Key House panel reviews Democrats’ social spending bill as progressives push for a vote this week

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  • A major House panel was set to review the latest version of President Joe Biden’s social safety net and climate plan as Democratic leaders try to contend with smaller groups of holdouts.
  • Speaker Nancy Pelosi could risk losing three of her caucuses only if she hopes to pass a bill that spends on party-line votes.
  • After months of refusing to pass the infrastructure bill without first finalizing the companion social spending bill, House progressives this week pressured their leadership to hold votes on both bills.

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A major House panel was set up Wednesday to review the latest version of President Joe Biden’s social safety net and climate plan as Democratic leaders try to grapple with smaller groups of holdouts.

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Speaker Nancy Pelosi could risk losing three of her caucuses only if she hopes to pass a bill that spends on party-line votes.

After months of refusing to pass the infrastructure bill without first finalizing the companion social spending bill, the House Progressives on Wednesday pressured its leadership to hold votes on both bills this week.

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If the House Rules Committee moves the social and climate bill soon enough, the chamber could have a chance to meet its deadline. The rules committee’s idea is one of the final steps before it goes to the full house for a vote, with the measure expected to be voted on within a few days on Wednesday.

By pushing for votes this week, progressives attempt to shift the narrative away from one where the party’s signature of leftist Biden is a hindrance to passing legislation.

Congress Progressive Caucus Chair Rep. Pramila Jayapal, D-Wash, expressed confidence that the House could pass both the bills in the coming days.

“We’re going to pass both of these bills this week,” she told MSNBC on Wednesday. “I don’t say things without a reason to believe them,” she said, “so yeah, we’re going to get them done.”

But as progressives urged their party’s economic plans to be passed swiftly, some Democratic centrists called for a halt to voting for the crown jewel of Biden’s agenda: a $1.75 trillion social and climate spending package. The confrontational stance led to a role reversal for these two parts of the Democratic Party.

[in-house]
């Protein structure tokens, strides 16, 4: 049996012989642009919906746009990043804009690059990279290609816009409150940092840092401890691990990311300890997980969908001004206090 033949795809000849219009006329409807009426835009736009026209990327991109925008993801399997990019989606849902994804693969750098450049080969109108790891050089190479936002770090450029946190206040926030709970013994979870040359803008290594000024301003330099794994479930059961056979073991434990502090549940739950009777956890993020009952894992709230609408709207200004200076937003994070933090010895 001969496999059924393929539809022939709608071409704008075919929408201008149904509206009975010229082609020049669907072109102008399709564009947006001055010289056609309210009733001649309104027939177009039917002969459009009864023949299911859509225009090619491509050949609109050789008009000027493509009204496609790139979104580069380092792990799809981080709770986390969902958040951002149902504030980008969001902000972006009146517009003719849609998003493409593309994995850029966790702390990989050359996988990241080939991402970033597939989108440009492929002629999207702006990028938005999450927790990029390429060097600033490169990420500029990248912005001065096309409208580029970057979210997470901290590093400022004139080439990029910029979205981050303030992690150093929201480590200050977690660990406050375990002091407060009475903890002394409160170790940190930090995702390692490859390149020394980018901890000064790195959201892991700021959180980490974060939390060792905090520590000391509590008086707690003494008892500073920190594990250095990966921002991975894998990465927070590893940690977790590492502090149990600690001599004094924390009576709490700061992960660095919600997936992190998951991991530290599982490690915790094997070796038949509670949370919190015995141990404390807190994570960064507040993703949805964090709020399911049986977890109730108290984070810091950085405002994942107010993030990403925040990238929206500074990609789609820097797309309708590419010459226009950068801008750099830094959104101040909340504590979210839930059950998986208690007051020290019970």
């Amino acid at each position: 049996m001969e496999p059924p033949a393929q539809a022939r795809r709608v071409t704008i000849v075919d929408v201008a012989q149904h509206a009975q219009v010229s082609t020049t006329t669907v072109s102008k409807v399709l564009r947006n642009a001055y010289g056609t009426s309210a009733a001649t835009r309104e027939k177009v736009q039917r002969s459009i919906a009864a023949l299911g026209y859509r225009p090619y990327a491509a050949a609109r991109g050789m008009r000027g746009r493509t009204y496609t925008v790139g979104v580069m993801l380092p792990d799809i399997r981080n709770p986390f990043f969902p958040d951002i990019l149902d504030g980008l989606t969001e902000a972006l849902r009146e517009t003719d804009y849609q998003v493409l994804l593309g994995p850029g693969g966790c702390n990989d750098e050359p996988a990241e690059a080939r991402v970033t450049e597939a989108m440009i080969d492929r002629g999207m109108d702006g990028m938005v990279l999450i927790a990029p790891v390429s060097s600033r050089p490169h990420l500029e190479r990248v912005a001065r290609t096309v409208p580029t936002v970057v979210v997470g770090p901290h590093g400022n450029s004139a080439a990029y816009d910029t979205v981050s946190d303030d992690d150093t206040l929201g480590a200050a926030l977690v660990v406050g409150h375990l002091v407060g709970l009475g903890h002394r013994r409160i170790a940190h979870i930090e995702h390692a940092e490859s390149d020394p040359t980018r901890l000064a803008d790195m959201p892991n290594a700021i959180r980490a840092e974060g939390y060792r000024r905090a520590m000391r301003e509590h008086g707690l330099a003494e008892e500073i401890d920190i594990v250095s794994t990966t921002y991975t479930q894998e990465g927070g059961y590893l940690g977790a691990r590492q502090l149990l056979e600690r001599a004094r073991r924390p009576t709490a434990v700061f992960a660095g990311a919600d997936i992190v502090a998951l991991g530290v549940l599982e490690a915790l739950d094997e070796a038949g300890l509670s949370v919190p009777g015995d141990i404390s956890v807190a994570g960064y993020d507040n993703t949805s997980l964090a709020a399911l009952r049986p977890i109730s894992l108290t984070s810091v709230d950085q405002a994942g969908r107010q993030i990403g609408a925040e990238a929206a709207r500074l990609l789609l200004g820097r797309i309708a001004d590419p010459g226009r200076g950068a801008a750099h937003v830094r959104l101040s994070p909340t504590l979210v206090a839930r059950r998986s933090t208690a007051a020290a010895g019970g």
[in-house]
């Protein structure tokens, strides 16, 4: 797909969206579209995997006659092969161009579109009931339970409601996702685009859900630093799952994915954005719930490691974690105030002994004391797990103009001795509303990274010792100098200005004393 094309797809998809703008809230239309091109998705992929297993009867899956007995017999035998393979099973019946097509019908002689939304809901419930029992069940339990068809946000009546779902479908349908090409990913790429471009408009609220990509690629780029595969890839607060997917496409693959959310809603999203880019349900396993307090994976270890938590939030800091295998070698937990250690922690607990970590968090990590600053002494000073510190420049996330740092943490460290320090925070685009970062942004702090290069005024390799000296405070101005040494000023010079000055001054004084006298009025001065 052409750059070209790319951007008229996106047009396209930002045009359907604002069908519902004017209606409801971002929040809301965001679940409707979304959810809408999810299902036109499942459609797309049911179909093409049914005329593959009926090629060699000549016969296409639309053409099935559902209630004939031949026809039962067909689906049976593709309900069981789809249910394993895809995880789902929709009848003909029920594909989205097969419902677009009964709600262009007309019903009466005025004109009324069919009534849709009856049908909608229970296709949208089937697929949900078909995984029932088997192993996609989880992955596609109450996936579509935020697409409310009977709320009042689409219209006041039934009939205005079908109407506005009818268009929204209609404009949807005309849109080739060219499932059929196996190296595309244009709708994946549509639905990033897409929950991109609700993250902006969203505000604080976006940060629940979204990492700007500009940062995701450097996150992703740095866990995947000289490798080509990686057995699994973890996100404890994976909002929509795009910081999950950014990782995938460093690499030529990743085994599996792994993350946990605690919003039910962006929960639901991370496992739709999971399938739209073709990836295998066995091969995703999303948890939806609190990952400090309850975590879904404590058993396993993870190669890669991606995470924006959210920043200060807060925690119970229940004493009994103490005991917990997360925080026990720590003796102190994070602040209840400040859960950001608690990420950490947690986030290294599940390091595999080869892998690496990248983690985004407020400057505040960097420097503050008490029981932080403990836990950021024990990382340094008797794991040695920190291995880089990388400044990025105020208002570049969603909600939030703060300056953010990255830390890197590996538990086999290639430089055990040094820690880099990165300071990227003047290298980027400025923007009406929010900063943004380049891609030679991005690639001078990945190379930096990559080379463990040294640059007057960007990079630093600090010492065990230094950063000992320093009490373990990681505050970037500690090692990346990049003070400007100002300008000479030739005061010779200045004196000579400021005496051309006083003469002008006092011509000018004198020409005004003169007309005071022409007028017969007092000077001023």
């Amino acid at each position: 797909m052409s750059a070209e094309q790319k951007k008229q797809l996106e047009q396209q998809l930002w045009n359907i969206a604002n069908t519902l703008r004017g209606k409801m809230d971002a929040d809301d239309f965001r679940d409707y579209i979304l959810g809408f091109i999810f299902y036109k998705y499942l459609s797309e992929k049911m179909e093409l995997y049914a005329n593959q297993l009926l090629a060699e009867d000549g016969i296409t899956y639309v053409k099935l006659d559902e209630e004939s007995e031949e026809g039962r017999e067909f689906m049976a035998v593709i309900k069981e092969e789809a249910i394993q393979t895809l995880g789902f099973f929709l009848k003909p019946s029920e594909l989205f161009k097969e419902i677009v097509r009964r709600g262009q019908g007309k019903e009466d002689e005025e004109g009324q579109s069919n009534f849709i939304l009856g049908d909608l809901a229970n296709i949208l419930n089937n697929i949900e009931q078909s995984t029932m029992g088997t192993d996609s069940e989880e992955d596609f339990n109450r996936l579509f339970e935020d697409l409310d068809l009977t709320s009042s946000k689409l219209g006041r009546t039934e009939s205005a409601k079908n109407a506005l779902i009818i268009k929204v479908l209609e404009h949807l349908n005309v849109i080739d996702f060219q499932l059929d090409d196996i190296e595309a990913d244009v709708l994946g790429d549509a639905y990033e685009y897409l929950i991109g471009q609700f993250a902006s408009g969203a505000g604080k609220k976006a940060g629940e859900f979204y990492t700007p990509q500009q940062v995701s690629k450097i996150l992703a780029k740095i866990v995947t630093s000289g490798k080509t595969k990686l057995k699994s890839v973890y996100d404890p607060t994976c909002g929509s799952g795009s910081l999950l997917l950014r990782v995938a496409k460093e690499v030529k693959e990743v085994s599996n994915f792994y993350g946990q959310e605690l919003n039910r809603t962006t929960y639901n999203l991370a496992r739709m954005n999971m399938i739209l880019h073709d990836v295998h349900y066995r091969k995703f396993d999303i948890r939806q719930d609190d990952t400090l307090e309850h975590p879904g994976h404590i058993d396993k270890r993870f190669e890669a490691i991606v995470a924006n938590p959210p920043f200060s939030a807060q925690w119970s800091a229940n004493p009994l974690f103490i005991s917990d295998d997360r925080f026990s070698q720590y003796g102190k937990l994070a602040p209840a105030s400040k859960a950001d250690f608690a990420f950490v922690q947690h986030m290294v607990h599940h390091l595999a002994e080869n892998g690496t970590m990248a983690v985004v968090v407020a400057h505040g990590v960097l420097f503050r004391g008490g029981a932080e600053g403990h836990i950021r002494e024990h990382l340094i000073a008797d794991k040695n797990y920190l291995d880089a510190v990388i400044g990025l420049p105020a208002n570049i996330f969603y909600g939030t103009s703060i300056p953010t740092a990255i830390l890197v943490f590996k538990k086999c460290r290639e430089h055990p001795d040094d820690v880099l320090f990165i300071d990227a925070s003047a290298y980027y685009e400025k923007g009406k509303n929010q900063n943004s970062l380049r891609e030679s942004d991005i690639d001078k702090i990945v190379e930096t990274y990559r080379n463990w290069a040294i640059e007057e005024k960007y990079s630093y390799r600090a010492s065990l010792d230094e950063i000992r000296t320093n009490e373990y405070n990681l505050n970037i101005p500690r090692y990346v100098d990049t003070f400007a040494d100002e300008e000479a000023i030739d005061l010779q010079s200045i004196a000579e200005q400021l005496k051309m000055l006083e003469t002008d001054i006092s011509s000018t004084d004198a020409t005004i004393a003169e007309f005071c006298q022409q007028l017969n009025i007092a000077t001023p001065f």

While they come close to finalizing their economic agenda, Democrats still have to overcome several hurdles to expand the social safety net and refresh the transportation and utility systems they promised voters. .

The House Rules Committee planned to meet on Wednesday afternoon to consider the latest draft of the safety net and climate bill, but it was unclear when the committee would be finished with its assessment by the end of the day.

There were also new questions Wednesday about whether the bill House Democrats would eventually pass would seal the approval of two Senate swing votes, centrist Democrats Joe Manchin of West Virginia and Kirsten Cinemas of Arizona.

So far, House Democrats have drawn up their bill to meet the demands of both Manchin and Cinema, on the assumption that the House approving a bill that could not pass the Senate would be futility and a dangerous political gamble.

But on Wednesday, Pelosi acknowledged that the House version of the bill would contain provisions that do not have the approval of munching and cinema.

Pelosi said Democrats would add four weeks of paid leave to the bill. Munchkin’s opposition originally forced Democrats to eliminate the key legislative priority from the framework.

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Munchkin responded to Pelosi on Wednesday, saying the inclusion of paid leave was a “huge challenge” for him. The senator was the driving force behind halving the party’s legislative price tag and scrapping a major clean-energy program.